“Surprise” Ransomware Uses TeamViewer to Infect Victims

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Another ransomware built on the EDA2 project. A new ransomware family was discovered in the past weeks, one that infects users’ computers via poorly secured TeamViewer installations and then encrypts all the their data, adding the “.surprise” extension to all files. The first signs of this new ransomware infection were spotted on the Bleeping Computer forums, a common place these days where ransomware victims converge asking for help.

At first, users were surprised to find their files locked and inaccessible, with three new files added to their desktops. These were the ransom notes, and they informed the user that their files were now encrypted, and to get them back, victims should contact the ransomware author via two email addresses at nowayout@protonmail.com and nowayout@sigaint.org.

The crook was asking for 0.5 Bitcoin (~$200) but said that, depending on the content of the user’s encrypted files, the ransom could very easily go up to 25 Bitcoin (~$10,000) if needed.

Surprise ransomware is nothing to be surprised at

Technically, the ransomware wasn’t anything special from the other crypto-ransomware families that have recently hit the Internet. The so-called Surprise ransomware used an AES-256 algorithm to encrypt files, and then RSA-2048 to secure each file’s encryption keys with a master key that was uploaded to the C&C server.

The ransomware targeted 474 different file extensions and used batch files to remove hard-drive shadow copies, making the auto-recovery process impossible, unless the user stored the same files on an external backup drive.

Lawrence Abrams, Bleeping Computer’s admin, also noticed that the ransomware was another clone of the EDA2 open-source ransomware. EDA2 started out as an educational project, but after it was uploaded to GitHub, many crooks abused it, despite the presence of a backdoor in the admin panel.

Utku Sen, EDA2’s author, used the backdoor when he could, helping ransomware victims get their files back for free, but this time around, Surprise’s C&C servers went offline after a few weeks, so the backdoor proved to be useless. The reason may be that the ransomware’s creator didn’t receive enough payments to make it worth keeping the servers online.

This means that current versions of the ransomware won’t be able to save their RSA key to the C&C servers, but that victims who want to pay the ransomware won’t be able to recover their files either.

TeamViewer installations abused to deliver the ransomware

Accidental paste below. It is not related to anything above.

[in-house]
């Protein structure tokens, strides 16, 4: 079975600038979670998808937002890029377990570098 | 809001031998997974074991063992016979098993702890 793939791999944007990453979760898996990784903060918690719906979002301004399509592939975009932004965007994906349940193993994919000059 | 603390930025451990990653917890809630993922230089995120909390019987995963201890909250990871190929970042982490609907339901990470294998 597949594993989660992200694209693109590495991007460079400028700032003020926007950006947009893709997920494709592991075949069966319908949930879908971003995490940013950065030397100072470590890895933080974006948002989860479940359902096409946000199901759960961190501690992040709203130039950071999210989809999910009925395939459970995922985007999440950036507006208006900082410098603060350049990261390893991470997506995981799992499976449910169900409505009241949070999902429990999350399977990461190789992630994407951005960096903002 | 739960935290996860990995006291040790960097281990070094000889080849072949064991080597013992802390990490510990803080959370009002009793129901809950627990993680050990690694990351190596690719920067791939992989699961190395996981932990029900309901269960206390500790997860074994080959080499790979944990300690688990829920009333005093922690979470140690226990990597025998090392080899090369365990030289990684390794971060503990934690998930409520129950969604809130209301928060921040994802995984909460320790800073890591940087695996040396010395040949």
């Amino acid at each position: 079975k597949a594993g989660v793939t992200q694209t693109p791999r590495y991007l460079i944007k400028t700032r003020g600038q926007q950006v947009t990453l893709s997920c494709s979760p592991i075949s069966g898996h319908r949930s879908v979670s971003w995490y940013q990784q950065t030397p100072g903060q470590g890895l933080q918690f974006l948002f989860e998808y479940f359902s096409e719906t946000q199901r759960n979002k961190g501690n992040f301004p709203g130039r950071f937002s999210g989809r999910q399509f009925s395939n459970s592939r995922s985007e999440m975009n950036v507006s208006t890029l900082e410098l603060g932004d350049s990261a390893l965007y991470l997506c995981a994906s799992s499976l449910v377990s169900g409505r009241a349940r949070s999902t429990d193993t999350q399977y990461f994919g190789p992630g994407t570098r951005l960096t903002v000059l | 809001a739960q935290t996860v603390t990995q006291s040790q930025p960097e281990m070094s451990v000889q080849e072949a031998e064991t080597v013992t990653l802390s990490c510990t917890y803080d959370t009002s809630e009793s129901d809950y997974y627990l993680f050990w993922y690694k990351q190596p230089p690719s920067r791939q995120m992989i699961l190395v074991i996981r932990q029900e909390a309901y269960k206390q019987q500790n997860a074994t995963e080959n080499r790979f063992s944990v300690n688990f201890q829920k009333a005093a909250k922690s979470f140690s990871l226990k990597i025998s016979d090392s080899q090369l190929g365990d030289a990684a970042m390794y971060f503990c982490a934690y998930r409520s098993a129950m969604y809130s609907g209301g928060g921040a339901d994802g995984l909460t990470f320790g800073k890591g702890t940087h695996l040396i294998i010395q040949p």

But this wasn’t the most intriguing detail about what looked to be another ordinary ransomware variant. As more users were infected, a pattern appeared.

It seemed that all infections occurred on PCs that had TeamViewer installed. TeamVieweris a Windows application that can be used to establish a connection between two computers and allow a person to control the other’s PC.

Commonly used in tech support centers, TeamViewer is a well-known app that has quite a big following among tech-savvy users.

As Surprise ransomware victims noticed that they all had TeamViewer installed, they went on to search TeamViewer’s logs, and all discovered that someone accessed their computer via TeamViewer, downloaded the suprise.exe file (ransomware’s payload), and then launched it into execution, encrypting their files.

Nobody knows how the crook broke into their TeamViewer installation

Currently, there are no specifics on how these TeamViewer installations were accessed, but there are two possible explanations. One of them is the presence of a zero-day bug in TeamViewer that the crook used to open connections by force and push his ransomware.

This scenario is a little far-fetched, mainly because zero-day bugs require a lot of skill and technical knowledge to discover. Somebody who was foolish enough to use a backdoored ransomware family certainly doesn’t have the skills to discover zero-days.

The second explanation is that the attacker scanned the Internet for accessible TeamViewer installations and then used brute-force attacks to get in, using commonly used password strings.

Softpedia has contacted the TeamViewer team for more details and their opinion on how the attacker could have used their app to infect users.


Traces of the surprise.exe file in TeamViewer logs